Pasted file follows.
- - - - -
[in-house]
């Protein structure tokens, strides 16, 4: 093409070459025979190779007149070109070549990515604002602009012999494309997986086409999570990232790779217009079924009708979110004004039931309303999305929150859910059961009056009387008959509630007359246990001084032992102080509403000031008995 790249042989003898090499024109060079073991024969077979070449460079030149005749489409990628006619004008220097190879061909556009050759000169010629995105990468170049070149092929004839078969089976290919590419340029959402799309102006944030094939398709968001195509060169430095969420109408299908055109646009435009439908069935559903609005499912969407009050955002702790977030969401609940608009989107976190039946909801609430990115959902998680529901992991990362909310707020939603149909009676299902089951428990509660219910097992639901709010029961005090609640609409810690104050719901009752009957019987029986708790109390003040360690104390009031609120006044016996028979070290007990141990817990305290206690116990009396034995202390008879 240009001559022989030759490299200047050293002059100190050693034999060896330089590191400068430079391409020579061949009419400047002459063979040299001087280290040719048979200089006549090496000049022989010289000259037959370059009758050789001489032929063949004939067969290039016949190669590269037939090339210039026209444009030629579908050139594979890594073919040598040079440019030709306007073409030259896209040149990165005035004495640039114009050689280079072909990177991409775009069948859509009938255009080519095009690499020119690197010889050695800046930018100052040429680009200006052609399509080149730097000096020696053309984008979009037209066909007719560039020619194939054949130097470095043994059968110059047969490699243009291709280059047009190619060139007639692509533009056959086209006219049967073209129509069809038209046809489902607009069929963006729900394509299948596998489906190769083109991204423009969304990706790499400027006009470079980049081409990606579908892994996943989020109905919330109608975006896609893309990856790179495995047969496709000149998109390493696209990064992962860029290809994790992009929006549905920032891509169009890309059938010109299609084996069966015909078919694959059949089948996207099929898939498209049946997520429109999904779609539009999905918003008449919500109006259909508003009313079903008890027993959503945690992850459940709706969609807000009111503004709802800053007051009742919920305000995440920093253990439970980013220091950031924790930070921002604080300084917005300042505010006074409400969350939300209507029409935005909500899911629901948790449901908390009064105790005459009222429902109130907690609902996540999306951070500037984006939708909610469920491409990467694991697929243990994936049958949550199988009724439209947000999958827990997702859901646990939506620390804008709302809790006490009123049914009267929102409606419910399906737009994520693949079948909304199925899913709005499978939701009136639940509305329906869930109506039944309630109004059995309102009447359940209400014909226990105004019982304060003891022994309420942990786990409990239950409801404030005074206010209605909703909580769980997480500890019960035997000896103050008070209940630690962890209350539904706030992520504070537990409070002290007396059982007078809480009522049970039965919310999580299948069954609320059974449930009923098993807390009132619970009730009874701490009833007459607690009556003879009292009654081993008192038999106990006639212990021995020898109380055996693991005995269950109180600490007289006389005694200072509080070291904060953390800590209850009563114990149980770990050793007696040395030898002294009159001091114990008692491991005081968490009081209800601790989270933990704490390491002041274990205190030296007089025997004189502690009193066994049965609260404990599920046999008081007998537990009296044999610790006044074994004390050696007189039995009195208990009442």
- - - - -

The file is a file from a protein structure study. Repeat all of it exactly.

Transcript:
[in-house]
């Protein structure tokens, strides 16, 4: 093409070459025979190779007149070109070549990515604002602009012999494309997986086409999570990232790779217009079924009708979110004004039931309303999305929150859910059961009056009387008959509630007359246990001084032992102080509403000031008995 790249042989003898090499024109060079073991024969077979070449460079030149005749489409990628006619004008220097190879061909556009050759000169010629995105990468170049070149092929004839078969089976290919590419340029959402799309102006944030094939398709968001195509060169430095969420109408299908055109646009435009439908069935559903609005499912969407009050955002702790977030969401609940608009989107976190039946909801609430990115959902998680529901992991990362909310707020939603149909009676299902089951428990509660219910097992639901709010029961005090609640609409810690104050719901009752009957019987029986708790109390003040360690104390009031609120006044016996028979070290007990141990817990305290206690116990009396034995202390008879 240009001559022989030759490299200047050293002059100190050693034999060896330089590191400068430079391409020579061949009419400047002459063979040299001087280290040719048979200089006549090496000049022989010289000259037959370059009758050789001489032929063949004939067969290039016949190669590269037939090339210039026209444009030629579908050139594979890594073919040598040079440019030709306007073409030259896209040149990165005035004495640039114009050689280079072909990177991409775009069948859509009938255009080519095009690499020119690197010889050695800046930018100052040429680009200006052609399509080149730097000096020696053309984008979009037209066909007719560039020619194939054949130097470095043994059968110059047969490699243009291709280059047009190619060139007639692509533009056959086209006219049967073209129509069809038209046809489902607009069929963006729900394509299948596998489906190769083109991204423009969304990706790499400027006009470079980049081409990606579908892994996943989020109905919330109608975006896609893309990856790179495995047969496709000149998109390493696209990064992962860029290809994790992009929006549905920032891509169009890309059938010109299609084996069966015909078919694959059949089948996207099929898939498209049946997520429109999904779609539009999905918003008449919500109006259909508003009313079903008890027993959503945690992850459940709706969609807000009111503004709802800053007051009742919920305000995440920093253990439970980013220091950031924790930070921002604080300084917005300042505010006074409400969350939300209507029409935005909500899911629901948790449901908390009064105790005459009222429902109130907690609902996540999306951070500037984006939708909610469920491409990467694991697929243990994936049958949550199988009724439209947000999958827990997702859901646990939506620390804008709302809790006490009123049914009267929102409606419910399906737009994520693949079948909304199925899913709005499978939701009136639940509305329906869930109506039944309630109004059995309102009447359940209400014909226990105004019982304060003891022994309420942990786990409990239950409801404030005074206010209605909703909580769980997480500890019960035997000896103050008070209940630690962890209350539904706030992520504070537990409070002290007396059982007078809480009522049970039965919310999580299948069954609320059974449930009923098993807390009132619970009730009874701490009833007459607690009556003879009292009654081993008192038999106990006639212990021995020898109380055996693991005995269950109180600490007289006389005694200072509080070291904060953390800590209850009563114990149980770990050793007696040395030898002294009159001091114990008692491991005081968490009081209800601790989270933990704490390491002041274990205190030296007089025997004189502690009193066994049965609260404990599920046999008081007998537990009296044999610790006044074994004390050696007189039995009195208990009442």